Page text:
Purported Boko Haram militants killed dozens of villagers Tuesday in an attack on the village of Njaba in Nigeria’s Borno state, according to various reports. Authorities did not learn of the assault until Thursday due to Njaba’s remote location.
The assailants attacked early Tuesday while many villagers attended morning prayer services at a mosque, witnesses told news website Sahara Reporters. It’s unclear how many villagers were killed in the attack, but witnesses placed the figure at anywhere from at least 45 to as many as 64 dead, according to reports by Reuters and the BBC. Many of the dead reportedly fell in and around the mosque; some were found with their throats slit. The militants also set fire to the village.
“I ran into the bus. Since then I [have] never seen my husband and three children,” Njaba villager Fatima Abaka said. “[I] came back to our village in the afternoon. Dead bodies were scattered everywhere.”
Njaba is located about 60 miles south of Maiduguri, the capital of Borno state and a hotly contested location in the ongoing war between Boko Haram and regional coalition forces composed of soldiers from Nigeria, Chad, Cameroon and Niger. The Nigerian army repelled Boko Haram attacks on a pair of villages Thursday.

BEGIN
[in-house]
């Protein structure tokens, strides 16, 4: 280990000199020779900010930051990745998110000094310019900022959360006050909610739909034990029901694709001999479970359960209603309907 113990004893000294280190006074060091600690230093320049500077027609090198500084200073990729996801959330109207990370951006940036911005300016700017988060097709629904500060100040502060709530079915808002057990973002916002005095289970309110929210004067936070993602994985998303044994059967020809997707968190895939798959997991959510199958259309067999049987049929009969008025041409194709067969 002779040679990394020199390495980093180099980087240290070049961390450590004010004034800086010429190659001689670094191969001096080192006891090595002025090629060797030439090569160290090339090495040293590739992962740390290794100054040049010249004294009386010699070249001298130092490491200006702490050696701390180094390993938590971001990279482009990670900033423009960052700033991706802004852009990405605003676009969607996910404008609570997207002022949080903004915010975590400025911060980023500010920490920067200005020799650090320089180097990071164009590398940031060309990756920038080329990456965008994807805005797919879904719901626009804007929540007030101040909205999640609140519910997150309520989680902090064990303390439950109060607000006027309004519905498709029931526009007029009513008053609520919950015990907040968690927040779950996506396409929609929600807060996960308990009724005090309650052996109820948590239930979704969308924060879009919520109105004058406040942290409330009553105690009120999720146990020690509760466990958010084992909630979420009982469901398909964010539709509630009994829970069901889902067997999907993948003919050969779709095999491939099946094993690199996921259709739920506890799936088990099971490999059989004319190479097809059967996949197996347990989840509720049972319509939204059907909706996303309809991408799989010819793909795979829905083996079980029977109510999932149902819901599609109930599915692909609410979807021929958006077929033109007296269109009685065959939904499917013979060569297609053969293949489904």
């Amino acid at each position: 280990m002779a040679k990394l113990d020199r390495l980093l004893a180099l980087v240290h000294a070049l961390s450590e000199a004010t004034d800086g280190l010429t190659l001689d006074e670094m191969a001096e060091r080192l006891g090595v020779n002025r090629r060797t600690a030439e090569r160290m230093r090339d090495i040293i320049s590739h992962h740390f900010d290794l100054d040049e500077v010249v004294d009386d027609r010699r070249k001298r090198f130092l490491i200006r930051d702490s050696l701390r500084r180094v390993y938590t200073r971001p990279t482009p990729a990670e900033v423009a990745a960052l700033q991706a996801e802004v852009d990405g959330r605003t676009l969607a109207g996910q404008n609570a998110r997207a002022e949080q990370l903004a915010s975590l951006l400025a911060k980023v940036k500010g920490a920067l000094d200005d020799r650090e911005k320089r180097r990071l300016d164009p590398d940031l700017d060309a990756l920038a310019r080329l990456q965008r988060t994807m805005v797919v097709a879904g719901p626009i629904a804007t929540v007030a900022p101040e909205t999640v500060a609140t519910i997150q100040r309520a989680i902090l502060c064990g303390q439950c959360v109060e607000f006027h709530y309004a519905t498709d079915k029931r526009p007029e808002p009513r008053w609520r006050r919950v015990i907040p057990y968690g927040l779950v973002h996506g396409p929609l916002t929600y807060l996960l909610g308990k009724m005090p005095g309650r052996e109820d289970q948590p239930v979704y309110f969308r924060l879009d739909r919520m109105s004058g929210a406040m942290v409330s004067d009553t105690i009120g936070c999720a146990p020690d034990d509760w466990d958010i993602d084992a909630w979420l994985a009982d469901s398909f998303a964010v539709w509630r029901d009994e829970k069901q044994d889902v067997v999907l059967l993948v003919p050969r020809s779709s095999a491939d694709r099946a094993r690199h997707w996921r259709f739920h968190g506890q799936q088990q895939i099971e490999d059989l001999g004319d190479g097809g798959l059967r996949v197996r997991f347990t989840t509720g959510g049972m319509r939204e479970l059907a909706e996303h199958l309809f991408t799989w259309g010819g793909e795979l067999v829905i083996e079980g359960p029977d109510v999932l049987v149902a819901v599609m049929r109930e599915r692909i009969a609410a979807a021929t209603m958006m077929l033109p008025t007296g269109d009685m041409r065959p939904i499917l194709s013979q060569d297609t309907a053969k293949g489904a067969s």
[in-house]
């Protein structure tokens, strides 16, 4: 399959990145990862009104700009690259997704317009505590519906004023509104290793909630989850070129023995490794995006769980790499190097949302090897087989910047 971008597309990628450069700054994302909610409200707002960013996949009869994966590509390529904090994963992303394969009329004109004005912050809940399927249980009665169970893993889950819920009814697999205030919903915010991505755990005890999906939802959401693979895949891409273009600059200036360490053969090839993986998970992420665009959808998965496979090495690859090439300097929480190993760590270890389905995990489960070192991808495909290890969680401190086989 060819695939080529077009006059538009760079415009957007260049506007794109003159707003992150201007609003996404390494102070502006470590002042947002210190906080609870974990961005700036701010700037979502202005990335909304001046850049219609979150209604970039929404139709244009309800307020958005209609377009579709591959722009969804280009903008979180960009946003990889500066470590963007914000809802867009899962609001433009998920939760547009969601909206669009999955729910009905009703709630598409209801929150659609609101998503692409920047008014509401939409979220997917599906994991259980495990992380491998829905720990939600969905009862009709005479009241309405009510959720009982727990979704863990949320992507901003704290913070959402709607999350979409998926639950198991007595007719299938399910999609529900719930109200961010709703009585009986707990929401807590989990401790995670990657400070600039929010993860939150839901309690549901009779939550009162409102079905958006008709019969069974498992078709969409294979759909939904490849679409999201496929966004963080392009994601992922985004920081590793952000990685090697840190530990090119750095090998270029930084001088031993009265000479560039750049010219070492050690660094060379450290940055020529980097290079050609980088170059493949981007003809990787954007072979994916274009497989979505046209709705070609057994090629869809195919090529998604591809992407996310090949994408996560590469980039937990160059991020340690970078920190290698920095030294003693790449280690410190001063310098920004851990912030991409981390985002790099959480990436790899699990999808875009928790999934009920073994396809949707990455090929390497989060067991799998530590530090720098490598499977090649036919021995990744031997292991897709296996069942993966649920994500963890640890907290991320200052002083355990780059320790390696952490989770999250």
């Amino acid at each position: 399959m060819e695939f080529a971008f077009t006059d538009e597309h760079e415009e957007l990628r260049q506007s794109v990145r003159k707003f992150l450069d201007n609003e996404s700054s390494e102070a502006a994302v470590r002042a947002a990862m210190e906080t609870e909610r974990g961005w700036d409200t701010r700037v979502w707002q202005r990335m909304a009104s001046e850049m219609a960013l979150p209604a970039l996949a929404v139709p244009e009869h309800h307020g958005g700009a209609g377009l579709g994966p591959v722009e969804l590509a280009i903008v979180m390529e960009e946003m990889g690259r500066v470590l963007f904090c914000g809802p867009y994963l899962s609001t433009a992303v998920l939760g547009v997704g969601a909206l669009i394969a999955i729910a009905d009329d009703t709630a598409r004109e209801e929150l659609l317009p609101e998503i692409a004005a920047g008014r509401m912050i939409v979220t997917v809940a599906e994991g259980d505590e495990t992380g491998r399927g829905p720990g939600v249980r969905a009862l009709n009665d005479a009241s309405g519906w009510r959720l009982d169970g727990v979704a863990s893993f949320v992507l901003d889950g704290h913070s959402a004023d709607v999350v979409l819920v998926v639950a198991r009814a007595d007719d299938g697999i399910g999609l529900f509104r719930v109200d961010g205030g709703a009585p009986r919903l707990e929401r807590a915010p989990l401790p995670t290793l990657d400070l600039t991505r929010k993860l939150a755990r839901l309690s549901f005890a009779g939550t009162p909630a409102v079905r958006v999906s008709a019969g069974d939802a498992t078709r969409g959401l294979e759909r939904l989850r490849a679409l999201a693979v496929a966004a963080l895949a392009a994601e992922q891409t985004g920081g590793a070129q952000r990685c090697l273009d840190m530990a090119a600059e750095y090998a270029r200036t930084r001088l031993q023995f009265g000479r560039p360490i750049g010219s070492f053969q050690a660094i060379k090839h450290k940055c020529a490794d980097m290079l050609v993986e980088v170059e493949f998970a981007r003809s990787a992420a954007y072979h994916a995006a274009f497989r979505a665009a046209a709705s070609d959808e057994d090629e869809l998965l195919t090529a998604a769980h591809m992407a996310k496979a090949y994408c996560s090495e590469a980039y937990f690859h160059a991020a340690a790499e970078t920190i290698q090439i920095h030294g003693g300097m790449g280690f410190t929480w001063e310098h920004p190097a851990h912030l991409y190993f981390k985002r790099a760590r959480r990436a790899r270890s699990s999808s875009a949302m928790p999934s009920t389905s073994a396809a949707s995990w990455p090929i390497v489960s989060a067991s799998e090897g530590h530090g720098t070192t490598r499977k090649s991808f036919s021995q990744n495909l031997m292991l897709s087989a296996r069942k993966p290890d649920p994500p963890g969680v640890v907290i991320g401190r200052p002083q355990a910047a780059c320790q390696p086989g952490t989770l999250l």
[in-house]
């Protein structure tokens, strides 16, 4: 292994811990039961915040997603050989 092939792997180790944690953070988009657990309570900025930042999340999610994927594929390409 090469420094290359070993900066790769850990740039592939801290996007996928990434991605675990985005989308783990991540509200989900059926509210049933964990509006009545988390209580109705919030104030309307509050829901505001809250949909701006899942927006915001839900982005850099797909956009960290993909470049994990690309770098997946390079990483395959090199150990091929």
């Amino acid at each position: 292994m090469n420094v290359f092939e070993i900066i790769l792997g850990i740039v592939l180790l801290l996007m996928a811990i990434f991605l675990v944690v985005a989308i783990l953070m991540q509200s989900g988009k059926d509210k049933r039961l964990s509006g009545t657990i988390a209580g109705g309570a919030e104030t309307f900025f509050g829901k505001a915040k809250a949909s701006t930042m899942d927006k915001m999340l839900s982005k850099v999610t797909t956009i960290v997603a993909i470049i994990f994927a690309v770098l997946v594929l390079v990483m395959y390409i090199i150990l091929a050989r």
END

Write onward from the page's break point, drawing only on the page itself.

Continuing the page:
News of the Njaba attack came one day after Chadian President Idriss Deby warned Abubakar Shekau, Boko Haram’s leader, to surrender to coalition forces or face death, according to Reuters. Coalition soldiers have killed hundreds of militants and recaptured several towns in recent weeks as part of a push to regain territory in northeast Nigeria. Boko Haram militants have responded with cross-border raids into Chad, Niger and Cameroon.
“Abubakar Shekau must surrender. We know where he is. If he doesn’t give himself up he will suffer the same fate as his compatriots,” Deby said. “He was in Dikwa two days ago. He managed to get away but we know where he is. It’s in his interests to surrender,” he said.
The African Union voted in January to approve the regional coalition force. The office of Nigerian President Goodluck Jonathan assured citizens affected by Boko Haram’s attacks and suicide bombings that coalition forces had gained an advantage on the Islamist faction.
“The president assures all Nigerians and the people of the northeastern states in particular that the days of mourning victims of incessant terrorist attacks in the country will soon be over as the tide has now definitely turned against Boko Haram,” Jonathan’s office said in a statement, according to the BBC.